Gut Microbes Are Target for Treatment of Diabetes

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Prediabetes is a precursor to type 2 diabetes. It means that blood sugar levels are elevated, but not quite high enough to be considered full-blown diabetes. Without intervention, prediabetes will likely become type 2 diabetes within 10 years. At least 86 million US adults over age 20 have prediabetes, yet 9 out of 10 of them do not even know it. That means over 77 million adults are walking around with prediabetes unknowingly right this moment. That’s a startling fact.

Over the past few years, scientists have been uncovering a link between gut bacteria and the development of metabolic conditions such as diabetes. The research is fascinating. A study recently presented at the meeting of the International Society of Endocrinology and the Endocrine Society helps to further our understanding of this link.

Twenty eight adults with prediabetes were given a new drug that contains bioactive food ingredients: inulin (a prebiotic fiber), beta glucan (another fiber), and polyphenolic antioxidant compounds, or a placebo twice daily for four weeks. The drug, called NM504, is the first in a new class of therapies called GI microbiome modulators. After four weeks, the group who had taken the prebiotic/fiber/antioxidant drug had lower blood sugar levels and improved insulin sensitivity (the body’s ability to lower blood sugar levels) when compared to those taking placebo.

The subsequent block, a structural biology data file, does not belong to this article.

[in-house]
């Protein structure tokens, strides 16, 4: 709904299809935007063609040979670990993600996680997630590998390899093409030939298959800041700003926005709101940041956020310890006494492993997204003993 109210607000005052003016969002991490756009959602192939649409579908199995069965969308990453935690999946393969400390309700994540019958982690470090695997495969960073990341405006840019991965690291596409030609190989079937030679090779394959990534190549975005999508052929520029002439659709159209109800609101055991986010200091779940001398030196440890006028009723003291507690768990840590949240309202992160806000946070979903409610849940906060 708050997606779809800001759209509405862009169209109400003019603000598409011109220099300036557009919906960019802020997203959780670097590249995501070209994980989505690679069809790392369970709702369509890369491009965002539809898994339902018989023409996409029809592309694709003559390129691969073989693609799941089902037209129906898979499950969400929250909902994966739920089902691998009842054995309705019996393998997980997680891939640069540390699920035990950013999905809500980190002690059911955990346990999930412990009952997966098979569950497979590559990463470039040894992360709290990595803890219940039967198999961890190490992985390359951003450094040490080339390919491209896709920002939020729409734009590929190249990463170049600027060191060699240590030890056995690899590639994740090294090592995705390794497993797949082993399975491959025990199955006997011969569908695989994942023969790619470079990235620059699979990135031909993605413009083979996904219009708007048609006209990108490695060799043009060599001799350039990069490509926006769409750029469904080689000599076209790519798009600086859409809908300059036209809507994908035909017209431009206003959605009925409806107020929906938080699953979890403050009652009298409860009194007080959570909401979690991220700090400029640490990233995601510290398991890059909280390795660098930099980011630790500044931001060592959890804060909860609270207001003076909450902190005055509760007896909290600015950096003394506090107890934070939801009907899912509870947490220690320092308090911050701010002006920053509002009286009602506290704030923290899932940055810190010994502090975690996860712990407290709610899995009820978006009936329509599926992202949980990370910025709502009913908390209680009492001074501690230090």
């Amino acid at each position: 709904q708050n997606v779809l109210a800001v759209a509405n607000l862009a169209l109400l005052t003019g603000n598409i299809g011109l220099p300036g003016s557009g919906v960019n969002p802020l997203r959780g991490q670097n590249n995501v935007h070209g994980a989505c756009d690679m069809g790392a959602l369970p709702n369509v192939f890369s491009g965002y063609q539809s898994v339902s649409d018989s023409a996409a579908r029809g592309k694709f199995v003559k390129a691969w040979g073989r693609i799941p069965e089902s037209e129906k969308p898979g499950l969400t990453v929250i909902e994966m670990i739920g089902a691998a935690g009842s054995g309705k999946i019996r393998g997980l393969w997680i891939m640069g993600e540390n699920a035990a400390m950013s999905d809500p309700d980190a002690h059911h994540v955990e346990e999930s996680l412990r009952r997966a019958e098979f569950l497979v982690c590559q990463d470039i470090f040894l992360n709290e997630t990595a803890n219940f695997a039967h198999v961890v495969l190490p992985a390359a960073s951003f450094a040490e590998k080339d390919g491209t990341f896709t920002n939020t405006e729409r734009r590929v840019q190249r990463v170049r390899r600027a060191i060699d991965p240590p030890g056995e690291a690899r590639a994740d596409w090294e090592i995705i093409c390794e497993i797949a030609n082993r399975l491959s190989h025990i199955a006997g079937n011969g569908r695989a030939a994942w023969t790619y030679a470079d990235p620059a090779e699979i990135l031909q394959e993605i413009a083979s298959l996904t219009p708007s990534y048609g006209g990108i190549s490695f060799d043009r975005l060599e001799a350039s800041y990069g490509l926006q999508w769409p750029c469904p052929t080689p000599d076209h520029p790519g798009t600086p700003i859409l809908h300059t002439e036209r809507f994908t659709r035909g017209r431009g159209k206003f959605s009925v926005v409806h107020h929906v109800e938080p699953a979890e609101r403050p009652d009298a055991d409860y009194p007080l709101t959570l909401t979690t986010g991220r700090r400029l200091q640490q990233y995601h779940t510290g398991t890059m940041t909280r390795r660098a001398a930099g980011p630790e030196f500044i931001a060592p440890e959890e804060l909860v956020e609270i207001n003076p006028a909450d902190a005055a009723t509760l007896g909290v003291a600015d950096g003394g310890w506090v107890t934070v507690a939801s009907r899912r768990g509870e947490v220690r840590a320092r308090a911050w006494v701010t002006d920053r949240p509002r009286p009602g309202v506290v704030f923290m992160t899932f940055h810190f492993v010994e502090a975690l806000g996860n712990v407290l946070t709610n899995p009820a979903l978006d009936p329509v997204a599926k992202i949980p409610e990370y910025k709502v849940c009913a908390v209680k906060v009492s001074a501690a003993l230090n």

“We believe that modern Western diets contribute to development of type 2 diabetes, in part because they change the habitat of the microorganisms that reside in the gut. This shifts the microbial populations that live there in ways that affect metabolic health,” noted Mark Heiman, PhD, lead researcher. “This work indicates a new therapeutic target—the GI microbiome—that has the potential to revolutionize the treatment of metabolic diseases such as type 2 diabetes.”

These findings support the idea that it’s not only what you eat—but what your gut microbes do with what you eat—that affects your health. Choosing foods that support a healthy balance of microbes in your gut is the first step to gaining control of your health.

  • Eat plenty of living foods: non-starchy vegetables, low-sugar fruits, and fermented foods.
  • Eat more healthy fats.
  • Steer clear of sugar, grains, and starchy foods that affect blood sugar and feed potentially harmful bacteria.
  • Eat protein at every meal and snack.